New infrastructure financing regime criticised for limiting investment to greenfields housing and ignoring climate change. LGFA creators call for LGFA 2 instead

A group that helped set up the Local Government Financing Authority (LGFA) wants a new debt agency so that councils can borrow more for investing in projects beyond just new suburbs. 

Hugo Ellis of Cameron Partners told the Transport and Infrastructure Select Committee on Thursday afternoon that new infrastructure financing legislation wouldn’t be useful to most councils unless a new debt agency was created along with it.

A new Local Government Financing Agency (LGFA) would then allow councils to borrow for a range of infrastructure projects. Ellis termed it: “LGFA 2”.

Cameron Partners are an investment banking firm who helped set up the LGFA. They are also part of a steering group of high growth councils.  

Ellis said tweaking the Infrastructure Funding and Financing (IFF) Bill could allow a new Special Purpose Financing Vehicle to be created to raise money for council infrastructure projects.

The vehicle could levy rates across a number of different infrastructure projects and allow councils to collectively borrow at a lower interest rate than if each sought to raise money separately. 

Ninety percent of council debt is funded through the LGFA. The debt achieves low interest rates because the risk is spread across a number of councils. 

However, a debt covenant attached to LGFA bonds limits the amount each council can borrow to 270 percent of revenue in the case of Auckland, and 250 percent in the case of other councils up and down the country.

Auckland Deputy Mayor Bill Cashmore said all high growth councils were pushing up against their debt limits and the situation had gotten even worse in recent weeks. Breaching that debt limit would lead to a ratings downgrade and increased borrowing costs for every council.

“Covid has put a whole new set of problems in front of us,” Cashmore said.

‘Greenfield projects only’

The IFF would enable councils and developers to create ‘Special Purpose Vehicles’ to pay for new infrastructure and allow more houses to be built. 

For example, an SPV could borrow to build water pipes in a new housing subdivision, and then have future residents pay that cost back via targeted rates over a 50-year period.

Cashmore said the new Bill would allow Auckland Council to borrow for new infrastructure without those debts appearing on their balance sheet, which would effectively allow them to borrow more for infrastructure spending without breaching debt covenants.

“At the moment the way it is currently set out the bill is likely to be limited to ‘greenfield’ projects only.”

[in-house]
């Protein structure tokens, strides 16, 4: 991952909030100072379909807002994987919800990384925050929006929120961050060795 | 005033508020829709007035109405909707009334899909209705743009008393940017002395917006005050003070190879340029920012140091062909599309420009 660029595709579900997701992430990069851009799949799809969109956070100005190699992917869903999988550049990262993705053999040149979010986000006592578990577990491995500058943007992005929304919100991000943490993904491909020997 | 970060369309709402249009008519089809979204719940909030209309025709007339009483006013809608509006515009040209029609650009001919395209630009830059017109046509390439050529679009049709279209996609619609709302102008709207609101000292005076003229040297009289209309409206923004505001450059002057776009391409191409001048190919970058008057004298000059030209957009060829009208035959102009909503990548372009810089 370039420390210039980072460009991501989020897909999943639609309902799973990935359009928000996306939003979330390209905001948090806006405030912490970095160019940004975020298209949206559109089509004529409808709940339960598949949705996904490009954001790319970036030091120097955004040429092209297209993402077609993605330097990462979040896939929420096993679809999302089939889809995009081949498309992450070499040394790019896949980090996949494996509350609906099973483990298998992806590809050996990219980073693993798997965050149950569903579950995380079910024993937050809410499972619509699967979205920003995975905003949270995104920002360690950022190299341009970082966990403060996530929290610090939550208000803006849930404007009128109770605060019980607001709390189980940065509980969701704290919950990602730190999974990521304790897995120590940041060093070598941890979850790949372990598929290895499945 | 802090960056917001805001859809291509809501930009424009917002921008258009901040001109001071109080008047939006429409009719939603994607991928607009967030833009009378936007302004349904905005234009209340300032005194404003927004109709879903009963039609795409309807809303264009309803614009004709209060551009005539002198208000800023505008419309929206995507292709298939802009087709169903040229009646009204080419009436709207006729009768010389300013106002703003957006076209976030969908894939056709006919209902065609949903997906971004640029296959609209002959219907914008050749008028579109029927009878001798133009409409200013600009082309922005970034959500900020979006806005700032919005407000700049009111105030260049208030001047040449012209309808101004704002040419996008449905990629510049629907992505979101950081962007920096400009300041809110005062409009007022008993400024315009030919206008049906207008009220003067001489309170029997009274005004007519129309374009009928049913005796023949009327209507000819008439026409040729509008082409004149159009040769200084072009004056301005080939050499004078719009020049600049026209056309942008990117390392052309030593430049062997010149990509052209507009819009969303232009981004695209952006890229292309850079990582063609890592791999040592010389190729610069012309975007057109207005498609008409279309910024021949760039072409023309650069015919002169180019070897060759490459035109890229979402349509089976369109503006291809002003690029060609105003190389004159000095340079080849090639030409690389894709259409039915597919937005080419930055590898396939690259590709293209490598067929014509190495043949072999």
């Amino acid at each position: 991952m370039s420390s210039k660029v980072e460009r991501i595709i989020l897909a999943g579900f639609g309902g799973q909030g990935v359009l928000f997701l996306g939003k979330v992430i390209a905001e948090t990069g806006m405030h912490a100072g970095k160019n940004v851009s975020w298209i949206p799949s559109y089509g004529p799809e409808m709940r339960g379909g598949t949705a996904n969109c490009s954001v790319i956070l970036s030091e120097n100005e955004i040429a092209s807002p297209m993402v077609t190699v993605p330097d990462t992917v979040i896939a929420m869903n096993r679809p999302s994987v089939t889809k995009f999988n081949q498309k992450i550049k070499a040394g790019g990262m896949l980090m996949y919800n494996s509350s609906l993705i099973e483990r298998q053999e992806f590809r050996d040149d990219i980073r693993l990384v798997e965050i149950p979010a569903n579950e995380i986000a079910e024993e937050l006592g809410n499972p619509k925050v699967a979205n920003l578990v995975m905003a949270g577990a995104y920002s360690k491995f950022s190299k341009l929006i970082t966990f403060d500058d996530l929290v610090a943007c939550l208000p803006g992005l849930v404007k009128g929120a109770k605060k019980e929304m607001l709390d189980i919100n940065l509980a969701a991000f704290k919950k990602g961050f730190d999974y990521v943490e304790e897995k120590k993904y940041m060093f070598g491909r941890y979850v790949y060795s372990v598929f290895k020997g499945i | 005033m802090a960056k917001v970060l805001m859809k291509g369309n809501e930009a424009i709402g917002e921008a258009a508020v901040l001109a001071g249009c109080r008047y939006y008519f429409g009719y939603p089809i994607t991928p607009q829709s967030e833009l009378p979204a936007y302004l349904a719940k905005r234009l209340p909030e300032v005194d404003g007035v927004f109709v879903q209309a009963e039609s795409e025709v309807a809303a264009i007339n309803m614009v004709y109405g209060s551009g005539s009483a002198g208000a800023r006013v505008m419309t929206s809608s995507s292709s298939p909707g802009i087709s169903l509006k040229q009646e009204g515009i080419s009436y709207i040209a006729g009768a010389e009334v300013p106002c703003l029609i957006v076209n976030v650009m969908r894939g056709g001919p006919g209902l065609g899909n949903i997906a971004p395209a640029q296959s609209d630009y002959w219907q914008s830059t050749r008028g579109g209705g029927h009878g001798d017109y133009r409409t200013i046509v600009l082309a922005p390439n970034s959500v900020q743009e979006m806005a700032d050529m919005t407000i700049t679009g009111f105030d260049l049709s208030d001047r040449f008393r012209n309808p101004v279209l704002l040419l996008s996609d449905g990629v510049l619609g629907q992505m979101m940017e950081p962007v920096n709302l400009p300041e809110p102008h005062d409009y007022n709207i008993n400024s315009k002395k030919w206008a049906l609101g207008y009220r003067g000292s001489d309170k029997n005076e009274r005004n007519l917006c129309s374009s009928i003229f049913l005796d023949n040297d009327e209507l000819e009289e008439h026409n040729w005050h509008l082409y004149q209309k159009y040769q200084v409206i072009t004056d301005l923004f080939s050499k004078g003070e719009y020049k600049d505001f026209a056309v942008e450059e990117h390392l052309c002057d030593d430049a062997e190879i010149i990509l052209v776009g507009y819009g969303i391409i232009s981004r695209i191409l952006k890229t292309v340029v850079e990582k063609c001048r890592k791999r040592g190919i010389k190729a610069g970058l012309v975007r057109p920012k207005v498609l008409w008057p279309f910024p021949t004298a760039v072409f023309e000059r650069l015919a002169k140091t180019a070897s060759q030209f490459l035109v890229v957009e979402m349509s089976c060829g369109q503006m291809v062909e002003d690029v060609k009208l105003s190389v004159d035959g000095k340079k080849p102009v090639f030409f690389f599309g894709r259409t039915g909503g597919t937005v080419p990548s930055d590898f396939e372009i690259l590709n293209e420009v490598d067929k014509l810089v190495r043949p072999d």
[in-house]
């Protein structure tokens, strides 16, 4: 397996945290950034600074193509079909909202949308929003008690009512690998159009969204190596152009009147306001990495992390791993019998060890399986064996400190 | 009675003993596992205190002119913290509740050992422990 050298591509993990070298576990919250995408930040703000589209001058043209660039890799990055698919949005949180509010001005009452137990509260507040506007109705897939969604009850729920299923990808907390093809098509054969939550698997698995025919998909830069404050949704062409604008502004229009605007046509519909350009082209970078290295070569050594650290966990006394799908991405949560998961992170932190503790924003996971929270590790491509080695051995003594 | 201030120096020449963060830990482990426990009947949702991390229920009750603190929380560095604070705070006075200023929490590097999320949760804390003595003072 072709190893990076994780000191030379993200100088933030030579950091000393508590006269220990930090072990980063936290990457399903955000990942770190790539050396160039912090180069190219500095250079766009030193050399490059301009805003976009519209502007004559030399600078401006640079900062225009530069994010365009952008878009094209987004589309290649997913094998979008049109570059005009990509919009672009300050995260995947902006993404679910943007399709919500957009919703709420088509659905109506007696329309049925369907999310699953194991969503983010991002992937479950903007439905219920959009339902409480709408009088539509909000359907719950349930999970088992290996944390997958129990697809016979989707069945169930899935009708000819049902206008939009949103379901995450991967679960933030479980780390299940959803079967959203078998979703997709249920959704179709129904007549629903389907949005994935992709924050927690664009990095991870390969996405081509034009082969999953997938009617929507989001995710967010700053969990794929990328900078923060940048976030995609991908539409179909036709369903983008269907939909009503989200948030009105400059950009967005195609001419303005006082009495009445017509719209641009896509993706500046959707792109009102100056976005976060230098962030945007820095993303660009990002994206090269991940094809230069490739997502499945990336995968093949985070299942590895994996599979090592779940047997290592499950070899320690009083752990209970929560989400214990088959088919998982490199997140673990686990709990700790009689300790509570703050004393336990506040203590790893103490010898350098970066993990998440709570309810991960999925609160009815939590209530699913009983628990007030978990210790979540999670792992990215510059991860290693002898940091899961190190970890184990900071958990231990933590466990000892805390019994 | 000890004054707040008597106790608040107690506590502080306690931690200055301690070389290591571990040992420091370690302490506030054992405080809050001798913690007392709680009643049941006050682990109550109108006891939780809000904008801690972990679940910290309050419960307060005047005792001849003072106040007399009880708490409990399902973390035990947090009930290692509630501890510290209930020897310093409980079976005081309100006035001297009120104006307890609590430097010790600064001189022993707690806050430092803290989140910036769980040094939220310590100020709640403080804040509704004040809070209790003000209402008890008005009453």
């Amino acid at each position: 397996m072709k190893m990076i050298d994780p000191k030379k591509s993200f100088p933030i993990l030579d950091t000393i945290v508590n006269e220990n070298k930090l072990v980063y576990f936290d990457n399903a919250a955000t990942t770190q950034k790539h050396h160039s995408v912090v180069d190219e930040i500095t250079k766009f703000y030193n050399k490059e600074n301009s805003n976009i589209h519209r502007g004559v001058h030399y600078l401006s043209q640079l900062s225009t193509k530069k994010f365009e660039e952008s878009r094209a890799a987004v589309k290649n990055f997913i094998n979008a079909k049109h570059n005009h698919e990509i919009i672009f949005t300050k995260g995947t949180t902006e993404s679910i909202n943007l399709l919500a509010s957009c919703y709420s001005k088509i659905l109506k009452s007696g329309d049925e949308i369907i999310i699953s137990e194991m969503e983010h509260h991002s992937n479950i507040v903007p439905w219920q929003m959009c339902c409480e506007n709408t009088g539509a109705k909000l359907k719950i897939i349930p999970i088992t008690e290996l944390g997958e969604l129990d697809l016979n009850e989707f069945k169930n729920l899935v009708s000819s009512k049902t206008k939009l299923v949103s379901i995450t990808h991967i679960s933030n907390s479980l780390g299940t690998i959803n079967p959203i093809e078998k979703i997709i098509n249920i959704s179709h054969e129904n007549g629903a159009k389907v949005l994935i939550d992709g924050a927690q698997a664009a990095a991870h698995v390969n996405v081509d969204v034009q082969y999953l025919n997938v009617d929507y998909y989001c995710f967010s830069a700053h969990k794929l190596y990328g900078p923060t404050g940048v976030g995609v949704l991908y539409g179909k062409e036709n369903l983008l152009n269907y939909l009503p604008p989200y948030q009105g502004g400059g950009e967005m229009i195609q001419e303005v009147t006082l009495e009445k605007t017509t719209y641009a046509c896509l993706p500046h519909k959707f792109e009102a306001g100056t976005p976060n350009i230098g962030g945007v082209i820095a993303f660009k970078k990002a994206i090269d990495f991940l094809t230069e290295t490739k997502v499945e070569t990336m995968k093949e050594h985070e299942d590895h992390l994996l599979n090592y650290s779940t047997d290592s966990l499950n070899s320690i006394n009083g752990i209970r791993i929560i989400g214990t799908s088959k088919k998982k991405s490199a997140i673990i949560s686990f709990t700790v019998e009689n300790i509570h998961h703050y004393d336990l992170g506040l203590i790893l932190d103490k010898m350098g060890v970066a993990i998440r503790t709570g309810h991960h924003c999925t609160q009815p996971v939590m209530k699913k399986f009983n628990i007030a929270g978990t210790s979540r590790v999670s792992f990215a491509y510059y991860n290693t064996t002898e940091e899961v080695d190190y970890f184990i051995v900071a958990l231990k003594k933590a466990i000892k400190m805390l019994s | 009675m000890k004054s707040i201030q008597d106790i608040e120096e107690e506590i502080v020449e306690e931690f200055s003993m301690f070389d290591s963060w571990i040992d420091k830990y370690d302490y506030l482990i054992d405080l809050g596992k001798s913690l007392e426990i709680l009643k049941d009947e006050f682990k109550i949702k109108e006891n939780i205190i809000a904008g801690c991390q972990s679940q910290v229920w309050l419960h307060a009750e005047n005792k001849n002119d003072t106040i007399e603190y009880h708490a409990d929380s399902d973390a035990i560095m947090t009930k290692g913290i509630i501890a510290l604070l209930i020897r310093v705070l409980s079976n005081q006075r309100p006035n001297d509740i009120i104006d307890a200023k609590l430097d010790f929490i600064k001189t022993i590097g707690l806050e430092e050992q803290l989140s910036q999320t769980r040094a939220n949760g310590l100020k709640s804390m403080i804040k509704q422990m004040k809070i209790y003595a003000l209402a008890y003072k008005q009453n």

However, Ellis said the off-balance sheet manoeuvre wouldn’t be worth much unless the text of the bill was changed to allow for a new debt financing agency to be created on the back of those targeted rates. 

“At the moment the way it is currently set out the bill is likely to be limited to ‘greenfield’ projects only,” Ellis said. 

The bill’s text said infrastructure could be financed if it met the purpose of supporting urban land markets or housing and urban development. 

Ellis said council infrastructure projects like water treatment plants didn’t necessarily support urban land markets or housing supply. If there was ambiguity in the law many councils would likely adopt the most conservative definition of the rules.

High transaction costs like legal fees attached to the creation of SPVs would also make them too costly for smaller councils to use if a ‘LGFA 2’-type financing authority wasn’t created, he said.

IFF’s focus on housing could mean water infrastructure projects wouldn’t be covered by it. Photo: Lynn Grieveson

Other submitters noted that the requirement for infrastructure to support land supply appeared to rule out some climate change infrastructure projects.  

Hamilton City Council highlighted that SPVs likely wouldn’t be able to fund all the infrastructure required at greenfield sites either. They used a new development at Rotokauri as an example in their written submission:

“In the Rotokauri example, IFF is proposed to fund selected strategic infrastructure but not local roads and pipes, or community infrastructure and greenspace,” they said.

HCC said funding all of that infrastructure through an IFF targeted rate “would render the levy unaffordable”. 

Hamilton city councillor Ryan Hamilton said they also had concerns the Bill allowed entities to get SPV projects approved without getting them ticked off by councils first.

That was a major concern for Wellington Mayor Andy Foster who has been vocal in his opposition to a special housing area development at Shelly Bay.

He was concerned a private developer could get Government approval to build and fund a development “without councils being comfortable with what’s there”.

Meanwhile, Horizons Regional Council policy and strategy manager Rebecca Tayler said the new funding tools for councils could also mean the Government would fund fewer infrastructure projects themselves.

“We are concerned that the Government is determined, through these policy proposals, to more clearly step away from contributing to infrastructure funding,” Tayler said.

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